Spring Framework
  1. Spring Framework
  2. SPR-9350

Possibility of creating multiple custom @RequestConditions

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    • Last commented by a User:
      true

      Description

      Inspired on this link: https://github.com/rstoyanchev/spring-mvc-31-demo
      I made my custom implementation of @RequestCondition can be seen on this link: http://stackoverflow.com/a/10336769/492624

      As of now, we have to use subclass of RequestMappingHandlerMapping.
      Used `@Override` functions are getCustomTypeCondition, getCustomMethodCondition.

      But both of these are designed to handle only single RequestCondition

          @Override
          protected RequestCondition<?> getCustomMethodCondition(Method method) { ... }
      
          @Override
          protected RequestCondition<?> getCustomTypeCondition(Class<?> handlerType) { ... }
      

      This should be changed so, that it can map multiple @RequestCondition classes.

        Activity

        Hide
        Rossen Stoyanchev added a comment - - edited

        You can only return one condition indeed. However, the condition can delegate to others. See for example how org.springframework.web.servlet.mvc.method.RequestMappingInfo combines all conditions from @RequestMapping plus the custom condition. I am leaving this ticket open though since we could provide a CompositeRequestCondition implementation to make it easier.

        Show
        Rossen Stoyanchev added a comment - - edited You can only return one condition indeed. However, the condition can delegate to others. See for example how org.springframework.web.servlet.mvc.method.RequestMappingInfo combines all conditions from @RequestMapping plus the custom condition. I am leaving this ticket open though since we could provide a CompositeRequestCondition implementation to make it easier.
        Hide
        Marek Sebera added a comment - - edited

        That's little bit unfortunate.
        I'd like to (for example) combine mine SubdomainMapping and yours RoleMapping to two different rules, as it is quite clear.

        such annotation would need two annotation elements

        @RoleMapping(args1)
        @SubdomainMapping(args2)
        public function handlingFunction(...){
            ...
        }
        

        But we cannot provide this so far. Instead we're forced to combine them to simple annotation rule, such as

        @SubdomainRoleMapping(args1,args2)
        

        And that seems to me as not very extensible solution.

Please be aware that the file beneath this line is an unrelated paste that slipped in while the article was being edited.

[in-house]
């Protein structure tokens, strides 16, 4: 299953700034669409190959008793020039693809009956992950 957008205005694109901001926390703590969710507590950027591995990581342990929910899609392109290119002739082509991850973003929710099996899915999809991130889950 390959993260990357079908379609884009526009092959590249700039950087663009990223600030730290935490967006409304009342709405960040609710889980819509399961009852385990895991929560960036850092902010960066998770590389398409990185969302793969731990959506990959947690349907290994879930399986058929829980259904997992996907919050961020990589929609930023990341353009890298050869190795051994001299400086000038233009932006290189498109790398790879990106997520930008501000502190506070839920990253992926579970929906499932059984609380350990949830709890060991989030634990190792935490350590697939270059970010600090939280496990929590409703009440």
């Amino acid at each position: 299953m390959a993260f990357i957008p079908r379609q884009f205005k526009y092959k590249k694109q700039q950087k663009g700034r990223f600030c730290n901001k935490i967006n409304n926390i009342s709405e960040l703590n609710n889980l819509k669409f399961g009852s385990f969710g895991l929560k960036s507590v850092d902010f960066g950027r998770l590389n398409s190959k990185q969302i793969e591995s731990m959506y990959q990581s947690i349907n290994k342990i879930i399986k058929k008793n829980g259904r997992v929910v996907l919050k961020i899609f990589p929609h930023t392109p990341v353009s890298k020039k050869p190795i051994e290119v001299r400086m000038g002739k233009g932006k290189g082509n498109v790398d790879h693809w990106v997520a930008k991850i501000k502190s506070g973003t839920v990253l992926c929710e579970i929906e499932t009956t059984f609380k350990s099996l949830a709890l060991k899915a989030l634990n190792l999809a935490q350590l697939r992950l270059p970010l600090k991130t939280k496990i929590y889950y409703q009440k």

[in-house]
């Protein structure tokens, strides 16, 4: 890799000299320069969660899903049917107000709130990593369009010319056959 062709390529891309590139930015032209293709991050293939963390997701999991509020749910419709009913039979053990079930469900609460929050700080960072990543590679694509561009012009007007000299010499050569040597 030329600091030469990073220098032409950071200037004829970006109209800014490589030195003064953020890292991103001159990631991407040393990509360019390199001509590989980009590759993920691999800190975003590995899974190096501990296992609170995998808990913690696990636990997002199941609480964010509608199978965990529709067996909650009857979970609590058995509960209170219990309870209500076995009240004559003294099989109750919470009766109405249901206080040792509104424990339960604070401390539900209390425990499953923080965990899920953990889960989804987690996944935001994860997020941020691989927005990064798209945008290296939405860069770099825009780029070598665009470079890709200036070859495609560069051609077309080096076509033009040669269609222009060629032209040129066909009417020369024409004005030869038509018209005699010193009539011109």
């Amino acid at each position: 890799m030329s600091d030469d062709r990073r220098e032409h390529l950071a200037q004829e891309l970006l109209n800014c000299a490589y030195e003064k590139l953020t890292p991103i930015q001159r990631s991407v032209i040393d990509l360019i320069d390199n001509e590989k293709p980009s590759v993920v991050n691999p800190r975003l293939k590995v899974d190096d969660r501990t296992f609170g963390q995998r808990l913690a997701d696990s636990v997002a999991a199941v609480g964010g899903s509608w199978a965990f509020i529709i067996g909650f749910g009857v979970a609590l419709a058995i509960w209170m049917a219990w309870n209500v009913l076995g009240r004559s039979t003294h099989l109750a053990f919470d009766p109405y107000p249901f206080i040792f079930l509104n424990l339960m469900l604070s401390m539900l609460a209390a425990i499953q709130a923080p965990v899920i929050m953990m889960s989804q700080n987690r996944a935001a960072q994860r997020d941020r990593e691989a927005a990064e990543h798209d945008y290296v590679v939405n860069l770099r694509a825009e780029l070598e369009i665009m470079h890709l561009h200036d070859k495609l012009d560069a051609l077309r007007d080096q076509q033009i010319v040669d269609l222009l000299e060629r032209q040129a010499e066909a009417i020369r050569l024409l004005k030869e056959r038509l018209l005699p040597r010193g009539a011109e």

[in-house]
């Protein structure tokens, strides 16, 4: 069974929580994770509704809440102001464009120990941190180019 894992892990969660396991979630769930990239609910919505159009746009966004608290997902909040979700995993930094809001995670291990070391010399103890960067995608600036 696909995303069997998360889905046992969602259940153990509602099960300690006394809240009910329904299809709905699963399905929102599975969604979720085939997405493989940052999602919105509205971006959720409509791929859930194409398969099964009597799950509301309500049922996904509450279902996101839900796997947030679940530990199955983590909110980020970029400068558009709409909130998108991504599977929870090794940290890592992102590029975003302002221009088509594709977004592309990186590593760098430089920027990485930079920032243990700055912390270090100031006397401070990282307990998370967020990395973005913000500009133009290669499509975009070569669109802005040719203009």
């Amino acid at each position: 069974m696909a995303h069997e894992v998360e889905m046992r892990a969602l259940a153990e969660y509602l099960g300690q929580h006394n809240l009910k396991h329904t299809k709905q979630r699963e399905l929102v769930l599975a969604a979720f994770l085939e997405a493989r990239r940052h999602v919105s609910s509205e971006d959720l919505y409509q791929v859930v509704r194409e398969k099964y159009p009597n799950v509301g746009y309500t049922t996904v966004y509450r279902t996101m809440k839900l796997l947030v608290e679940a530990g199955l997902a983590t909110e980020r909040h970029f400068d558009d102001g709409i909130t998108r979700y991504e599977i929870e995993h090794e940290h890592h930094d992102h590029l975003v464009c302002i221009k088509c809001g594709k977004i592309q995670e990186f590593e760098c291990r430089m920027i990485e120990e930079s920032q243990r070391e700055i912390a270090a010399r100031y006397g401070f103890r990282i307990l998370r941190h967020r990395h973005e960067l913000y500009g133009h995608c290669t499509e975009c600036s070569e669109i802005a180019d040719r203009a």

Show
        Marek Sebera added a comment - - edited That's little bit unfortunate. I'd like to (for example) combine mine SubdomainMapping and yours RoleMapping to two different rules, as it is quite clear. such annotation would need two annotation elements @RoleMapping(args1) @SubdomainMapping(args2) public function handlingFunction(...){ ... } But we cannot provide this so far. Instead we're forced to combine them to simple annotation rule, such as @SubdomainRoleMapping(args1,args2) And that seems to me as not very extensible solution.
        Hide
        Rossen Stoyanchev added a comment -

        I'd like to (for example) combine mine SubdomainMapping and yours RoleMapping to two different rules, as it is quite clear such annotation would need two annotation elements

        The number of annotations is not relevant. You can have one annotation with two RequestCondition implementations wrapped in a CompositeRequestCondition. Maybe I should have made it more clear that by CompositeRequestCondition I mean a RequestCondition that delegates to any number of other RequestCondition implementations.

        A CompositeRequestCondition is trivial to create yourself. Just look at RequestMappingInfo, it's a RequestCondition that's implemented by delegating to 6-7 other RequestCondition types. Hopefully that makes more sense?

        Show
        Rossen Stoyanchev added a comment - I'd like to (for example) combine mine SubdomainMapping and yours RoleMapping to two different rules, as it is quite clear such annotation would need two annotation elements The number of annotations is not relevant. You can have one annotation with two RequestCondition implementations wrapped in a CompositeRequestCondition. Maybe I should have made it more clear that by CompositeRequestCondition I mean a RequestCondition that delegates to any number of other RequestCondition implementations. A CompositeRequestCondition is trivial to create yourself. Just look at RequestMappingInfo, it's a RequestCondition that's implemented by delegating to 6-7 other RequestCondition types. Hopefully that makes more sense?
        Hide
        Rossen Stoyanchev added a comment - - edited

        I've added a CompositeRequestCondition to the master branch to make it available for Spring 3.2. Since it is one class only, you could copy and use it in your source code until the 3.2 release becomes available.

        Show
        Rossen Stoyanchev added a comment - - edited I've added a CompositeRequestCondition to the master branch to make it available for Spring 3.2. Since it is one class only, you could copy and use it in your source code until the 3.2 release becomes available.
        Hide
        Marek Sebera added a comment -

        Thanks @Rossen, now it is clear, and far more usable.

        Show
        Marek Sebera added a comment - Thanks @Rossen, now it is clear, and far more usable.

          People

          • Assignee:
            Rossen Stoyanchev
            Reporter:
            Marek Sebera
            Last updater:
            Trevor Marshall
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            Dates

            • Created:
              Updated:
              Resolved:
              Days since last comment:
              1 year, 47 weeks ago